Don’t judge a book by its cover. Don’t judge a dog by its breed. After conducting owner surveys for 18,385 dogs and sequencing the genomes of 2,155 dogs, a group of researchers reported a variety of findings including that for predicting some dog behaviours, breed is essentially useless, and for most, not very good. For instance, one of the clearest findings in the massive, multifaceted study is that breed has no discernible effect on a dog’s reactions to something it finds new or strange.
This behaviour is related to what the non-scientist might call aggression and would seem to cast doubt on breed stereotypes of aggressive dogs, like pit bulls. One thing pit bulls did score high on was human sociability, no surprise to anyone who has seen internet videos of lap-loving pit bulls. Labrador retriever ancestry, on the other hand, didn’t seem to have any significant correlation with human sociability. This is not to say that there are no differences among breeds, or that breed can’t predict some things. If you adopt a Border collie, said Elinor Karlsson of the Broad Institute and the University of Massachusetts Chan Medical School, an expert in dog genomics and an author of the report, the probability that it will be easier to train and interested in toys “is going to be higher than if you adopt a Great Pyrenees.”
But for any given dog you just don’t know — on average, breed accounts for only about 9 percent of the variations in any given dog’s behaviour. And no behaviours were restricted to any one breed, even howling, though the study found that behaviour was more strongly associated with breeds like Siberian huskies than with other dogs. And yet, in what might seem paradoxical at first, the researchers also found that behaviour patterns are strongly inherited. The behaviours they studied had a 25 percent heritability, a complex measure which indicates the influence of genes, but depends on the group of animals studied. But with enough dogs, heritability is a good measure of what’s inherited. In comparing whole genomes, they found several genes that clearly influence behaviour, including one for how friendly dogs are.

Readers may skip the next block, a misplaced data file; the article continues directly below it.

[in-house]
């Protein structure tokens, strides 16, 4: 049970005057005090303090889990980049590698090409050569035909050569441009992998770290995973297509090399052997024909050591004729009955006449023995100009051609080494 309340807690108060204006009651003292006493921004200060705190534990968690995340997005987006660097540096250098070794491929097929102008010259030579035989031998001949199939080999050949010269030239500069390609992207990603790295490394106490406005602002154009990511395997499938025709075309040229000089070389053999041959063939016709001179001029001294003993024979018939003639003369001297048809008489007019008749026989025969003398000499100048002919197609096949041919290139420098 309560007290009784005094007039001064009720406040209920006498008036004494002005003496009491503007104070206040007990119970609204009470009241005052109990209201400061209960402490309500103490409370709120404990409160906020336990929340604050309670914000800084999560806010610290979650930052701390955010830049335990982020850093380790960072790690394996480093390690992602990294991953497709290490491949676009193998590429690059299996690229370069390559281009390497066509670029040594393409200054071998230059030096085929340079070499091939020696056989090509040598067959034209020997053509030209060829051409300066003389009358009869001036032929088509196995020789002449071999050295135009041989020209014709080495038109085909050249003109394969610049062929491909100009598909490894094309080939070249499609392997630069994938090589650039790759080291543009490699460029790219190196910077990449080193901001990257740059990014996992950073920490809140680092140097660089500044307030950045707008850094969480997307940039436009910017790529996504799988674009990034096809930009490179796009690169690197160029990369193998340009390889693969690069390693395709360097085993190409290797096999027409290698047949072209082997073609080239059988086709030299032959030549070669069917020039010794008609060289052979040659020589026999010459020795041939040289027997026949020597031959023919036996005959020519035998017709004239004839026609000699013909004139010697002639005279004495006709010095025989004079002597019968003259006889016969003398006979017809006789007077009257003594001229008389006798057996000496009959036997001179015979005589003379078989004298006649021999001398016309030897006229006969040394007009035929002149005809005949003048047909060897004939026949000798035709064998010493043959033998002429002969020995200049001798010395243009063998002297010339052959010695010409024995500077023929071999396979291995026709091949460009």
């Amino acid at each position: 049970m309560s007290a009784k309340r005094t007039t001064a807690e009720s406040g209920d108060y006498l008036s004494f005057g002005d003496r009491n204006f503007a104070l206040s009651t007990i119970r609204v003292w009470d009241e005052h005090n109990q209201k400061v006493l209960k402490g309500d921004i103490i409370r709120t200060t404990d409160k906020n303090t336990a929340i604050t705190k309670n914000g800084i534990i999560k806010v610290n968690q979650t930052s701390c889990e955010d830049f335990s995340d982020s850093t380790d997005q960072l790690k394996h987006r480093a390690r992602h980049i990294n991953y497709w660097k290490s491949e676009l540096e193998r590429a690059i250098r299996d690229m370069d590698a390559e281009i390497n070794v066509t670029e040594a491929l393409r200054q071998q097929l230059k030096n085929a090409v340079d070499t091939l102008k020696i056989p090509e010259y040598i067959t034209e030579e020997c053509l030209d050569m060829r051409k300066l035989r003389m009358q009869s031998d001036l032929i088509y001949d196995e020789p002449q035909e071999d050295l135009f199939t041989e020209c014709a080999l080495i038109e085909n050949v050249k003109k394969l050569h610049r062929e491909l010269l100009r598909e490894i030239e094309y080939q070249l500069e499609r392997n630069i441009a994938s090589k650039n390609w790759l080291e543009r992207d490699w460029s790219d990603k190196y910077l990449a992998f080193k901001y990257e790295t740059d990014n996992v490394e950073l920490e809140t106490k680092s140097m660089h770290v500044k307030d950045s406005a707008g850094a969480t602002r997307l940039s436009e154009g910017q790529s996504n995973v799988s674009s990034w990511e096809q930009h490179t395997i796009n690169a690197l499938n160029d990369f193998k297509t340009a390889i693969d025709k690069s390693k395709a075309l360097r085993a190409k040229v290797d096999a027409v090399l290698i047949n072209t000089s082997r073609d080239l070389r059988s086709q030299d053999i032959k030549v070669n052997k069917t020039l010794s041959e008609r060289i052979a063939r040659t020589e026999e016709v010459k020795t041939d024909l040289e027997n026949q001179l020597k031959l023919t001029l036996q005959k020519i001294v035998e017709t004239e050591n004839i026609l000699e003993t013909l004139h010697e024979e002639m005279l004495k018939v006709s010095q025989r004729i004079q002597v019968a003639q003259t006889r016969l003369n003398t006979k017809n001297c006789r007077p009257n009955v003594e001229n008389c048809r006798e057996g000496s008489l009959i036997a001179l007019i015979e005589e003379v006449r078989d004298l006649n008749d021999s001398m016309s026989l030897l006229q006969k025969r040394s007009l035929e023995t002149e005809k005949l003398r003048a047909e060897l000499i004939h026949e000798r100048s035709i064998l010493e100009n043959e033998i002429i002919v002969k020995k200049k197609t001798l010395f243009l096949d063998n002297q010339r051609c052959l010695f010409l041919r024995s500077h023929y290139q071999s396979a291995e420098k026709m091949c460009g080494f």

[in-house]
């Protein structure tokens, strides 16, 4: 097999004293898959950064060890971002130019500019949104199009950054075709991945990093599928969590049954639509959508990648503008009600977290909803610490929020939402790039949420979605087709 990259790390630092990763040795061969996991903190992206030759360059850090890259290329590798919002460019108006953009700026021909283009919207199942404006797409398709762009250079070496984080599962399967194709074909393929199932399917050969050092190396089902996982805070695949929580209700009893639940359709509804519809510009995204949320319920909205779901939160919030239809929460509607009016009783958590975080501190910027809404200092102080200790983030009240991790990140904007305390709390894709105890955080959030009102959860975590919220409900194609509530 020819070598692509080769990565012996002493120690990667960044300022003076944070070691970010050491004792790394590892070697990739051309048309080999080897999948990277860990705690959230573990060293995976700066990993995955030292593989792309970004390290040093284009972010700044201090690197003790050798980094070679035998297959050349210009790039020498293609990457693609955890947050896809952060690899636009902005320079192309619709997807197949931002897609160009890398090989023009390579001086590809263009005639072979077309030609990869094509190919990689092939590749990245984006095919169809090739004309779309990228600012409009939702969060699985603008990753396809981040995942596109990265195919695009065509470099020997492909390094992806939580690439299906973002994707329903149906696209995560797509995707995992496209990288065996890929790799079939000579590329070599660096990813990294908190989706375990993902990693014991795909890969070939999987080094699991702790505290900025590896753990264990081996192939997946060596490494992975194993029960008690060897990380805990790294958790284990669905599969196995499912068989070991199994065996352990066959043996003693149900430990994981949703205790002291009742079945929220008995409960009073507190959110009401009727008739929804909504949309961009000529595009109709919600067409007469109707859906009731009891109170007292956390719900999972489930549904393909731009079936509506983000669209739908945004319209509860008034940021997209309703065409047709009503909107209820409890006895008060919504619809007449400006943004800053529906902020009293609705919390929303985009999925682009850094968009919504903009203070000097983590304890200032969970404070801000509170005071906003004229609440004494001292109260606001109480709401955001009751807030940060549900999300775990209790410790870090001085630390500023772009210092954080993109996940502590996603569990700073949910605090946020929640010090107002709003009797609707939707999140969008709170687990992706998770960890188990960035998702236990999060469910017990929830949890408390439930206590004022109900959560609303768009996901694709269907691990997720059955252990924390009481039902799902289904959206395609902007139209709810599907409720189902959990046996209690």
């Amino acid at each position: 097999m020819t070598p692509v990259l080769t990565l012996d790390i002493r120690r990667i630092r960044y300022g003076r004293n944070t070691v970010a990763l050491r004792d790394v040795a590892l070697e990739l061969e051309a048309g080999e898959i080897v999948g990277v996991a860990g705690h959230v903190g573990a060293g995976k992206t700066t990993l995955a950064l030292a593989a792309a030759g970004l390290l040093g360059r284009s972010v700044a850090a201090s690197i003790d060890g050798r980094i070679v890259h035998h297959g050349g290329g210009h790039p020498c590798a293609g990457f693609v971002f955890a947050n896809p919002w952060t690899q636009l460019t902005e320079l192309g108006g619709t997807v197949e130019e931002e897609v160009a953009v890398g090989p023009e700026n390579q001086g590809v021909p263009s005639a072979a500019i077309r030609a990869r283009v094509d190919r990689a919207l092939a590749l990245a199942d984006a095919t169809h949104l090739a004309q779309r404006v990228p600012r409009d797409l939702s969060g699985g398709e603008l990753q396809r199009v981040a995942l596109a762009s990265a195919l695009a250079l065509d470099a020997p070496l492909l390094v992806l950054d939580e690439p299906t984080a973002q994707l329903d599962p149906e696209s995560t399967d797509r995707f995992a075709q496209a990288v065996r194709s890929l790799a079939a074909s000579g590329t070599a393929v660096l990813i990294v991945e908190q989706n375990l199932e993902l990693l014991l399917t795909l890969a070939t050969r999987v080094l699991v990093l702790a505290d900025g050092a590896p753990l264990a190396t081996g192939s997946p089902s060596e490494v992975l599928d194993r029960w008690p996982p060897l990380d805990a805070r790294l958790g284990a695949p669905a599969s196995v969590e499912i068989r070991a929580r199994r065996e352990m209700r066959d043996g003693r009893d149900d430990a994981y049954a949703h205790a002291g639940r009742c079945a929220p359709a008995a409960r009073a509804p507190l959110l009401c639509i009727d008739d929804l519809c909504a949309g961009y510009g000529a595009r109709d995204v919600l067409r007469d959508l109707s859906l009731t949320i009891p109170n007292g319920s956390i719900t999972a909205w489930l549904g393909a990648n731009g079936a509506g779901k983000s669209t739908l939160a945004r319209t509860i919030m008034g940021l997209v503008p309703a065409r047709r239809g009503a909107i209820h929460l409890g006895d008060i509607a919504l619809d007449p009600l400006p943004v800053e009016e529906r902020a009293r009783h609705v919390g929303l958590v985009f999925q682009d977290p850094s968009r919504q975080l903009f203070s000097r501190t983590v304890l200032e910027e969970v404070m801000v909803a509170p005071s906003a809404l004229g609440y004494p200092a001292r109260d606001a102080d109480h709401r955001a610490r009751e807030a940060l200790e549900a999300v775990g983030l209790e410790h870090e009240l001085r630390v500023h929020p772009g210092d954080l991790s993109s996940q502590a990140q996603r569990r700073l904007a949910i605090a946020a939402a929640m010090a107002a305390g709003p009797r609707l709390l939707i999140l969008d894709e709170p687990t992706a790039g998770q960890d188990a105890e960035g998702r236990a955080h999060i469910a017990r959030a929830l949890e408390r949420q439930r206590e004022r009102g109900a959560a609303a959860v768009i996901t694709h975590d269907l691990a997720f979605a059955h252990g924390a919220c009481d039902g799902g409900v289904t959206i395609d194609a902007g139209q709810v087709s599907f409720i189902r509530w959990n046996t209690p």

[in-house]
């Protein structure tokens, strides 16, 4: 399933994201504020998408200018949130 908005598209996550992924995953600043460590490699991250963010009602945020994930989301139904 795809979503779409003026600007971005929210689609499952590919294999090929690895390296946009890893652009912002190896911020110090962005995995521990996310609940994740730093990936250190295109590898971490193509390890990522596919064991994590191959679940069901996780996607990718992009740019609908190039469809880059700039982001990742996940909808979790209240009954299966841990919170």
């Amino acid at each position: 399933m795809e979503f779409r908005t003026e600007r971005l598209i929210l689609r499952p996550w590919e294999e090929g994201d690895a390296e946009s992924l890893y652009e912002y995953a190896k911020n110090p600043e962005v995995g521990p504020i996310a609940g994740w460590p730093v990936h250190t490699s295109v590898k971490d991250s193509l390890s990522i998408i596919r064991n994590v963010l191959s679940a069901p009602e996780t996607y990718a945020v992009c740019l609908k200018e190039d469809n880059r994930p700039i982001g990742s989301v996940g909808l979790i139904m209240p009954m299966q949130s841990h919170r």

What the study means is that dog behaviours are strongly inherited, but that the genes that shape whether your dog is friendly, aggressive or aloof date from long before the 19th century when most modern breeds, like those recognised by the American Kennel Club, were created. Breeding since then has been primarily for physical characteristics.
Kathryn Lord, an evolutionary biologist also of the Broad Institute and the University of Massachusetts Chan Medical School, and another author of the paper, said, “German short-haired pointers were slightly more likely to point or golden retrievers were slightly more likely to retrieve or Siberian huskies to howl.” But buyer, or dog adopter beware. “I’ve known Labradors who’ve howled and Papillons who pointed and greyhounds who retrieved as well as retrievers who didn’t,” Dr. Lord said.
The findings probably won’t surprise people who work closely with dogs, like Dr. Cynthia Otto, director of the Penn Vet Working Dog Center at the University of Pennsylvania. Dr. Otto, who was not involved in the report, said that the study “totally makes sense to me. I think there are some big picture behavioural traits more common in some breeds than others, but the individual variation is so high within a breed.”